Many building service contractors are aware that green cleaning is a hot topic these days due to health and safety concerns by building owners and managers. We see increasing amounts of recycling bins in the buildings we clean, which is a sign that people are becoming more environmentally conscious. Steps are also being taken to reduce or eliminate the use of hazardous and toxic chemicals in many industries. As a janitorial contractor you can be a leader in your industry by exploring the many excellent environmentally preferable products available on the market today.
If the cleaning products you are using contain any of the following chemicals, you may be putting yourself, your employees, your customers, and the environment at risk.
Nonylphenoxpolyethoxyethanol, Nonylphenols and NPE/APE surfactants: These provide detergency to remove soil from a variety of surfaces. Although effective, they are petroleum-based products that may contain traces of ethylene oxide, which is a suspected carcinogen. NPE's have been shown to cause disruption to the endocrine system in aquatic species and are suspected of doing so in humans. The endocrine system is a series of glands, including the male and female reproductive glands, which secrete hormones. Endocrine disruption may be linked to birth defects. You may find the above chemicals in air fresheners, all-purpose cleaners, carpet spotters, disinfectant cleaners, floor strippers, and washroom fixture cleaners.
Glycol Butyl Ethers: This product is very effective on water-soluble dirt as well as water-insoluble oils and greases. The drawbacks are that it is very irritating to the respiratory tract and eyes. It also reacts violently with strong mineral acids and is not biodegradable. You may find this product in air fresheners, carpet spotters, floor finish removers, food service cleaners, glass cleaners and heavy-duty cleaners.
Phosphates: Phosphates are used in products to soften water, maintain alkalinity levels, suspend dirt and increase cleaning efficiency. It can become an environmental hazard if dumped into a closed body of water, which leads to the potential for excessive algae growth. Excessive algae growth can lead to the depletion of oxygen levels and can eventually kill aquatic life. This product may be found in all-purpose cleaners, carpet spotters, disinfectant cleaners and heavy-duty cleaners.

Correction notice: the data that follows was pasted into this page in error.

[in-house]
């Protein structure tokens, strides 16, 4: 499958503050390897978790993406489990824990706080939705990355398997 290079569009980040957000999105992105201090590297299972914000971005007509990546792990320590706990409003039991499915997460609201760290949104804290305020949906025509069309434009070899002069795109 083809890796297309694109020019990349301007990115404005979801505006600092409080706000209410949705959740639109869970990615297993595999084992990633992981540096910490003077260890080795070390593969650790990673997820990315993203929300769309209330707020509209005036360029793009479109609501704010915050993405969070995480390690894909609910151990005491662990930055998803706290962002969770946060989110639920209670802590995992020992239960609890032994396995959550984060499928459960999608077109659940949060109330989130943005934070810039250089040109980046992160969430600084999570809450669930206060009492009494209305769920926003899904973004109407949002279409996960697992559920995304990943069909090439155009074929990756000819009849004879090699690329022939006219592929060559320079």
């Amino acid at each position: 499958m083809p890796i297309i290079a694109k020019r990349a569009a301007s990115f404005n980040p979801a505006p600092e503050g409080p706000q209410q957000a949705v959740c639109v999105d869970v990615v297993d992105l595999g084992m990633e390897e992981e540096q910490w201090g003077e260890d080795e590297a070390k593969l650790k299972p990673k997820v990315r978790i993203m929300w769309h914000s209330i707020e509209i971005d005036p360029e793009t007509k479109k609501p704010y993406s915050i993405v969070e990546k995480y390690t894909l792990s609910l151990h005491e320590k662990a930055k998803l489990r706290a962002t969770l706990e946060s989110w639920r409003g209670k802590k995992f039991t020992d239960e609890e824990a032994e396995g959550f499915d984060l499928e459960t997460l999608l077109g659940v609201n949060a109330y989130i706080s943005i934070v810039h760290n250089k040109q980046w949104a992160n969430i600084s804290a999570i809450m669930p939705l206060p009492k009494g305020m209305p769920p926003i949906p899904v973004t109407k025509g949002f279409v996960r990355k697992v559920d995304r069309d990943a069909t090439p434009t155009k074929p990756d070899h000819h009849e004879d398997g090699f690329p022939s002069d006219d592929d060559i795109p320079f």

Xylene: Is a petroleum based product which is non biodegradable, flammable, must be disposed of as hazardous waste and requires solvent clean up. It is commonly used to reduce or thin solvent coatings such as concrete coatings. High levels of inhalation can cause loss of consciousness and even death. Exposure over long periods of time has the potential to cause damage to bone marrow eyes and stomach.
Dibutyl Phthalate: This product is a known endocrine disrupter. It has shown to cause a high frequency of birth defects in some aquatic species. It is also suspected of having the same potential in humans. You can normally find this chemical in resilient tile coatings.
These are a few examples of the hazardous chemicals that may be found in conventional cleaning products. If you are concerned about what's in the cleaning products you are using, consult your Material Safety Data Sheets. They should list the ingredients and the potential health and flammability risks.
Rumor has it that there will be a mandate to use environmentally preferable products in all federal buildings as early as this year. Whether it happens this year or not, the fact of the matter is that it will happen. There are many proven environmentally preferable products on the market today. One place you can find them and find answers to any questions you may have is at www.TheJanitorialStore.com .
You can also use environmentally preferable products as sales tools, as more and more people are becoming increasingly concerned about our environment and the environment they work in. Be a leader in your industry by taking steps to implement safer cleaning products and provide a healthier atmosphere for yourself, your employees, your customers, and the environment
Steve Hanson is co-founding member of The Janitorial Store (TM), an online community for owners and managers of cleaning companies who want to build a more profitable and successful cleaning business. Sign up for Trash Talk: Tip of the Week at http://www.TheJanitorialStore.com and receive a Free Gift!